Here’s what I’ve been up to with my radical take back of my fifteen minutes, just the past few days. I am so proud of the care I am able to provide that has nothing to do with someone else’s definition of the numbers. These are my moments to share with people who I love in this world and are in my care, and I will care with all I have during each and every moment. I would love to hear what “your” fifteen minutes look like when you ignore “the” fifteen minutes and move forward in the world on your own.
I bounced the baby I cared for while she told me she moved back in with her abuser, with her other kids in the room looking down at the floor.
I sat on the phone with an insurance company to appeal their decision regarding her asthma medication in pregnancy, knowing that no one in insurance thought twice about the safety of the medication in pregnancy that they recommended for her.
I flipped through photos of her wedding plans, and ask about her kids’ graduation.
I waited for her as she showed up 14 minutes late, knowing she’d be late because she is late to every visit, and considered the other ways in her life that she pushes boundaries and points out her presence in this world.
I stood gloved while my medical assistant had to go to another floor and find the staple remover, even though she’d already waited 20 minutes to see me and is already worried about her cesarean scar, apart from the staple removal.
I squeeze OB gel into the refillable bottles, because each of my exam rooms is completely out, after the last bottle sprayed blue liquid remnants all over her and I as I tried to make it work and avoid making her wait longer.
I called multiple women who have missed their last three, four, or five appointments, and reminded each of them how much I care and that I could see them as walk-ins today or anytime they’d want to come in.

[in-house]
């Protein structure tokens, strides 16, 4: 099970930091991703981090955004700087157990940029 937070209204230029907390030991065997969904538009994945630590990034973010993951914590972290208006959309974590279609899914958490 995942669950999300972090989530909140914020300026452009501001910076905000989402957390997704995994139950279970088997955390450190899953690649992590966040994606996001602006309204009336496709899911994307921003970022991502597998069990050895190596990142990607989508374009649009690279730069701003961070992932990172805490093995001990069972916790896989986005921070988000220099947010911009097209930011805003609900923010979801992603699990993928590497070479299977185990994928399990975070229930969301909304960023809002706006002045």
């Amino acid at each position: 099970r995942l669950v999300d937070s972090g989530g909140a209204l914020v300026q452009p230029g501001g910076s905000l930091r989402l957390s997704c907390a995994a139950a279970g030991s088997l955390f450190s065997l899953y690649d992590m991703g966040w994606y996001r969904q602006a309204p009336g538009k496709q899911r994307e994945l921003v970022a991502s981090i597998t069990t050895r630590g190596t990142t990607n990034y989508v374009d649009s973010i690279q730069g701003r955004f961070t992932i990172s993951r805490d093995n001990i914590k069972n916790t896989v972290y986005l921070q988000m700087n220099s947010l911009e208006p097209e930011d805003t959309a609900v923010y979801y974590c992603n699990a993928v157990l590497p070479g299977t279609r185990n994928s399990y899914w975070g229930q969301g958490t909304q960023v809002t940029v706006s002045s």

I sing “You are my sunshine” with an older brother bursting with excitement about his younger sister’s heartbeat, to hear the baby’s rate change and watch the joy on his face, and watch the tears stream down her face.
I listened to her baby’s heartbeat and watched you smile through the end of our visit, and then I walked out of another room fifteen minutes later only to meet her partner in the hallway asking if he could listen too, since he was running out to feed the meter during her visit and he missed it, and so I listened again and watched them smile together.
I filled out paperwork for her breast pump, and her compression socks, and her pelvic support belt, and for approval of her second ultrasound, thinking about how much of an impact each of these would have on her experience of pregnancy and thinking twice over about whether there is anything else I can do to provide even better care.
I held her as she cried on the one year anniversary of her miscarriage, knowing I wouldn’t let go until she was ready to.
I danced in the OB workstation with my Medical Assistants as an afternoon energizer, laughing and seeing their strength and passion for their work and knowing we feed into each other if we allow ourselves to provide and to be provided for when needed.
I listened radically, spoke kindly, informed intentionally, supported fully, and held space to the best of my ability.
I loved each and every person I served so much that I could barely hold back the tears, and I never thought once about how many minutes were involved.